“The American public learned about irritable bowel syndrome from the star of the sitcom Frasier, Kelsey Grammer, and his wife, who has the condition. They appeared publicly on behalf of a foundation for gut disorders. The celebrity awareness-raising campaign was funded by GlaxoSmithKline, makers of the irritable bowel syndrome drug Lotronex (alosetron hydrochloride). Around the same time, that drug was withdrawn from the market after reports of serious side effects, including deaths.

“Actor Cybill Shepherd talked about menopause and a big-selling supplement for symptom relief. As luck would have it, Cybill was taking the supplement with ‘tremendous results’.  That gig was funded directly by the supplement’s manufacturer, an Australian company called Novogen.”

“Both of these celebrity marketing campaigns were a huge success in the enormous U.S. health care market. The Frasier pair made the Today Show and Cybill made Oprah Winfrey.”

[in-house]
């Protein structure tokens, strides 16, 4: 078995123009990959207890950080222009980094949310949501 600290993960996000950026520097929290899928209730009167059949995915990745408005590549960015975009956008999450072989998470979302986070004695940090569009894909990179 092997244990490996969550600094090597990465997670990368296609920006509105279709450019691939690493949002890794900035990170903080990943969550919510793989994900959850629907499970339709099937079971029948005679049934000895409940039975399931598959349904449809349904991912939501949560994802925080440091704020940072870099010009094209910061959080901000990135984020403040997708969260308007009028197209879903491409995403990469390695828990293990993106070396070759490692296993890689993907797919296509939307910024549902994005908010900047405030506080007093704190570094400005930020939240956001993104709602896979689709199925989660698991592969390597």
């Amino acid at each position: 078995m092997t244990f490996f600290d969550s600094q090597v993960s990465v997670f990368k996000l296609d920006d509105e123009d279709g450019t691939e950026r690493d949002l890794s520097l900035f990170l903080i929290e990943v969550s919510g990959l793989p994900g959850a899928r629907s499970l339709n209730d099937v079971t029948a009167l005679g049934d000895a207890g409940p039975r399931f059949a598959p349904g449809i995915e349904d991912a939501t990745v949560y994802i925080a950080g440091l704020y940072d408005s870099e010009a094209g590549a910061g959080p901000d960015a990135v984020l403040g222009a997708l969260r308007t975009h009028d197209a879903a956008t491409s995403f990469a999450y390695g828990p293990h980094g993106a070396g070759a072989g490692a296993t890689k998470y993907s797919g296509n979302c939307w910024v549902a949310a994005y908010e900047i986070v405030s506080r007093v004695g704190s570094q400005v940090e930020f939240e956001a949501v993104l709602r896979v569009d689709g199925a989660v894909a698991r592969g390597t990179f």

Moynihan also wrote about the trend towards drug companies sponsoring patient support and advocacy groups behind the scenes (just as we’re now seeing with Barry Manilow’s “Get Back in Rhythm” campaign).

Several years ago, drug giant GlaxoSmithKline, for example, funded the non-profit organization “Freedom From Fear” to generate sales, buzz and legitimacy for its antidepressant drug Paxil.  Moynihan explained:

“A global survey from Britain estimated that two-thirds of all patient advocacy groups and health charities now rely on funding from drug companies or device manufacturers. The most prolific, according to survey results, is Johnson & Johnson and number two is Pfizer. 

“While creating the appearance of corporate generosity, such sponsorship can bring many benefits to the sponsor as well. Chief among them is that patient groups are a way to help shape public opinion about the conditions (the) products are designed to treat”.

Two years, later, Moynihan also wrote this for the journal Public Library of Science Medicine:**

“Pfizer famously paid presidential hopeful Bob Dole to promote awareness of erectile dysfunction as sildenafil (Viagra) was hitting the market.

“Wyeth hired supermodel Lauren Hutton to hawk hormone replacement therapy.